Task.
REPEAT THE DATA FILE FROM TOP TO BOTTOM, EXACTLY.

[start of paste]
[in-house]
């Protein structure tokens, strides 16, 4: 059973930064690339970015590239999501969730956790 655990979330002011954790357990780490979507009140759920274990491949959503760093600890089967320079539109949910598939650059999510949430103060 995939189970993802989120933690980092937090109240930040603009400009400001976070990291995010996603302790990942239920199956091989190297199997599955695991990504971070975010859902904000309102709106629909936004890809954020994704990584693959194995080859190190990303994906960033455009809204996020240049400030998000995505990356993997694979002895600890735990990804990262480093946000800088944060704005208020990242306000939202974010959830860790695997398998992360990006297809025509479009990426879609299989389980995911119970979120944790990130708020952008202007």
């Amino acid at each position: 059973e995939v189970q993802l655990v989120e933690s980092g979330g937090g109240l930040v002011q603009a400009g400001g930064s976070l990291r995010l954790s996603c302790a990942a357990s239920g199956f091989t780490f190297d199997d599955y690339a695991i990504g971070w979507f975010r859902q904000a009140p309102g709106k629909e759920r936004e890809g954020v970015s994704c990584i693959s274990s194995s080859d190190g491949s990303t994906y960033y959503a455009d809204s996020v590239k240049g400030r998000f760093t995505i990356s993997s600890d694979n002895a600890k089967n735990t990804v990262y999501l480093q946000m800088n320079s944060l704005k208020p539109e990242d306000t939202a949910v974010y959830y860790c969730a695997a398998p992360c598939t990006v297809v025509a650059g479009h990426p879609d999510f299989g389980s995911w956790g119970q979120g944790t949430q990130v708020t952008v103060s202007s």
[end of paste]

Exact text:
[in-house]
């Protein structure tokens, strides 16, 4: 059973930064690339970015590239999501969730956790 655990979330002011954790357990780490979507009140759920274990491949959503760093600890089967320079539109949910598939650059999510949430103060 995939189970993802989120933690980092937090109240930040603009400009400001976070990291995010996603302790990942239920199956091989190297199997599955695991990504971070975010859902904000309102709106629909936004890809954020994704990584693959194995080859190190990303994906960033455009809204996020240049400030998000995505990356993997694979002895600890735990990804990262480093946000800088944060704005208020990242306000939202974010959830860790695997398998992360990006297809025509479009990426879609299989389980995911119970979120944790990130708020952008202007």
């Amino acid at each position: 059973e995939v189970q993802l655990v989120e933690s980092g979330g937090g109240l930040v002011q603009a400009g400001g930064s976070l990291r995010l954790s996603c302790a990942a357990s239920g199956f091989t780490f190297d199997d599955y690339a695991i990504g971070w979507f975010r859902q904000a009140p309102g709106k629909e759920r936004e890809g954020v970015s994704c990584i693959s274990s194995s080859d190190g491949s990303t994906y960033y959503a455009d809204s996020v590239k240049g400030r998000f760093t995505i990356s993997s600890d694979n002895a600890k089967n735990t990804v990262y999501l480093q946000m800088n320079s944060l704005k208020p539109e990242d306000t939202a949910v974010y959830y860790c969730a695997a398998p992360c598939t990006v297809v025509a650059g479009h990426p879609d999510f299989g389980s995911w956790g119970q979120g944790t949430q990130v708020t952008v103060s202007s």